Healthy teeth, healthy people

Talk leaves journalists flossing for details on oral health

Some scenes deserve to be deleted – or in this case extracted.

But since I attended “Smiles for Life: How Oral Health Leads to General Health,” this little write-up on a not-so-scientific press conference appears under the heading “On the Scene.” Unfortunately for me and about two dozen other reporters, being on the scene was the journalistic equivalent of getting a filling.

The premise of the presentation was that the mouth is a portal into the body, so you can’t have good general health without good oral health. Periodontal disease has an impact on diabetes, cardiovascular disease, stroke and adverse pregnancy outcomes. And chronic infection in the mouth takes its toll on the rest of the body.

Well, that’s the sugarcoated version. In reality, these are hypotheses. They seem plausible enough. The trouble: no data.

Journalist after journalist, like dental hygienists poking and prodding with shiny metal tools, asked different versions of the same question: Can you provide any numbers from epidemiological studies that quantify the nature of this association or the relative risk?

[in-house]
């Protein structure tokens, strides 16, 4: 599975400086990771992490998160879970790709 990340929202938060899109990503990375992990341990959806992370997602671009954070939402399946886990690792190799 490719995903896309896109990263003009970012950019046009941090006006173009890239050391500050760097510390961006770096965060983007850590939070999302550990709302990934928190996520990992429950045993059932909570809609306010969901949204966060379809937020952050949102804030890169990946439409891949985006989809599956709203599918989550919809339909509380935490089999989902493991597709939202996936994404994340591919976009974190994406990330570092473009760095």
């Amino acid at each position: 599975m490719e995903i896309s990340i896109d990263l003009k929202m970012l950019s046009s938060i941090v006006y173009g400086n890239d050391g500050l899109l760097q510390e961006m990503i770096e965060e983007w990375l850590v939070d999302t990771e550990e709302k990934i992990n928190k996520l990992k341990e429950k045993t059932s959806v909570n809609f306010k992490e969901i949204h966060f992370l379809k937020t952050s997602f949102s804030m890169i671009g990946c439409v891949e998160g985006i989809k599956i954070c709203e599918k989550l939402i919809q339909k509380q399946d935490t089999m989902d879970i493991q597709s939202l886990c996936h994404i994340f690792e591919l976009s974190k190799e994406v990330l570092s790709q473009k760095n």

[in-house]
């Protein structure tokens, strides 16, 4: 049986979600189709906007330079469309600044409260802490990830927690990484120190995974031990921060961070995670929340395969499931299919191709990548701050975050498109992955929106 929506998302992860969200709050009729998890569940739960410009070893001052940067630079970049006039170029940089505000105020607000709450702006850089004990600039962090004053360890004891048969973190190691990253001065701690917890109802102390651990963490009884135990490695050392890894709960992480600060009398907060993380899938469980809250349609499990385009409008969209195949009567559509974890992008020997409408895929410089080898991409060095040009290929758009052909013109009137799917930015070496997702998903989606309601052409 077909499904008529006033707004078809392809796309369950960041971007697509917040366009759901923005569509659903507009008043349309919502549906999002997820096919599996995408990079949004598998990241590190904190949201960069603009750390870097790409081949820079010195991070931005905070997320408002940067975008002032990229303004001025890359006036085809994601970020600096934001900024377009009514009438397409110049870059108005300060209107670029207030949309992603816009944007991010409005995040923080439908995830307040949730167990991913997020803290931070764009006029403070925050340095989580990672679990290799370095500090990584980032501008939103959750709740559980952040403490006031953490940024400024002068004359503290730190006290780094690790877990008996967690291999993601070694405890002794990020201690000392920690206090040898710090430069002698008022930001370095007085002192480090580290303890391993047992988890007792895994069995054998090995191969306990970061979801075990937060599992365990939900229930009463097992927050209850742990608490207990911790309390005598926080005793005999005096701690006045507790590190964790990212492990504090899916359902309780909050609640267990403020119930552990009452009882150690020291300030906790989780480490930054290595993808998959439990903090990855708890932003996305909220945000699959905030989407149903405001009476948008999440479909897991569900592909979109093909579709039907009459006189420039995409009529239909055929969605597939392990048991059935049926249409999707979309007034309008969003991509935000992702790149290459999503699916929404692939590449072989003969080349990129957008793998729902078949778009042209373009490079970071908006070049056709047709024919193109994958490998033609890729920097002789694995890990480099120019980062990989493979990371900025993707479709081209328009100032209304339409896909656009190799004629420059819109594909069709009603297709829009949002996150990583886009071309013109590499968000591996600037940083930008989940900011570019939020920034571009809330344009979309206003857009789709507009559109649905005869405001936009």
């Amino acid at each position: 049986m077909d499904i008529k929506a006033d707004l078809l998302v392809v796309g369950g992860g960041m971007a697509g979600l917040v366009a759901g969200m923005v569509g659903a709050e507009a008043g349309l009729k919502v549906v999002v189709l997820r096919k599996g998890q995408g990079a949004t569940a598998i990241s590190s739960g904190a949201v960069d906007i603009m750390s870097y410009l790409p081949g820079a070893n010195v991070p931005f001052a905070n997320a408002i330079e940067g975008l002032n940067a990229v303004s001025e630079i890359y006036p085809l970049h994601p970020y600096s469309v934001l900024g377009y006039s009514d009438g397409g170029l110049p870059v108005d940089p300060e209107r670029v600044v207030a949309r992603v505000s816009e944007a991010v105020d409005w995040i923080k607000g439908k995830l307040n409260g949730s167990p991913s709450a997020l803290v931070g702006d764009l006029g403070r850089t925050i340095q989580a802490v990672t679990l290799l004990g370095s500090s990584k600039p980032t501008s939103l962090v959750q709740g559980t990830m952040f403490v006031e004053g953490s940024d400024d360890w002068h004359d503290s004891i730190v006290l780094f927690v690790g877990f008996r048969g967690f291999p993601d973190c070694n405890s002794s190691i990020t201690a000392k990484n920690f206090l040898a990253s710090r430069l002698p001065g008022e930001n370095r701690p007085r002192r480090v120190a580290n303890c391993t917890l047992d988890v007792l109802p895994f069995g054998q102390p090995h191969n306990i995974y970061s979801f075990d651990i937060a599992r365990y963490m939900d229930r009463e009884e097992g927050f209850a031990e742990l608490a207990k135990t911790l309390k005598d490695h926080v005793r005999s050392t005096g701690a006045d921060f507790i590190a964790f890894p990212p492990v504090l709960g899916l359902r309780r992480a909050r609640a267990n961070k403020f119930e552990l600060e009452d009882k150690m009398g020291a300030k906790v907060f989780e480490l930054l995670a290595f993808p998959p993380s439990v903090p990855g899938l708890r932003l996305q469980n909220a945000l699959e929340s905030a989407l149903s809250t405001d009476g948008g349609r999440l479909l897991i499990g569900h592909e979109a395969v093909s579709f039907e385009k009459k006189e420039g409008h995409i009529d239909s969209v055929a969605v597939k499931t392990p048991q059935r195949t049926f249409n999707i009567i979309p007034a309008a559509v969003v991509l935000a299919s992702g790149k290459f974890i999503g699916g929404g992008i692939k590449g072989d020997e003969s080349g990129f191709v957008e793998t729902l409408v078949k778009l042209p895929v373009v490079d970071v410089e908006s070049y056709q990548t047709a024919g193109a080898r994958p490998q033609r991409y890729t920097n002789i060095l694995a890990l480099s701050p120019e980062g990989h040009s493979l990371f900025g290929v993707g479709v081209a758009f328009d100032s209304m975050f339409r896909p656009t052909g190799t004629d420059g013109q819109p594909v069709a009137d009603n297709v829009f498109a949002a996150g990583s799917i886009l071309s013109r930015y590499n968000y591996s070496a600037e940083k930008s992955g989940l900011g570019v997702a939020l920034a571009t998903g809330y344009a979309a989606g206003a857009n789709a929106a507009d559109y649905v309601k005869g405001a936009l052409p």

The answers: We are not at that level of sophistication, we don’t know the impact at the moment, we are right at the threshold in these investigations.

“It feels like we are pulling teeth,” said David Derbyshire of The Daily Mail. Seems no one knew how to find the news in this news conference.

For journalists to be convinced, they need something to sink their teeth into.


Elizabeth Quill

Elizabeth Quill is the executive editor. She has overseen collections on topics ranging from consciousness to general relativity, and recently took a deep dive into the periodic table of the elements.

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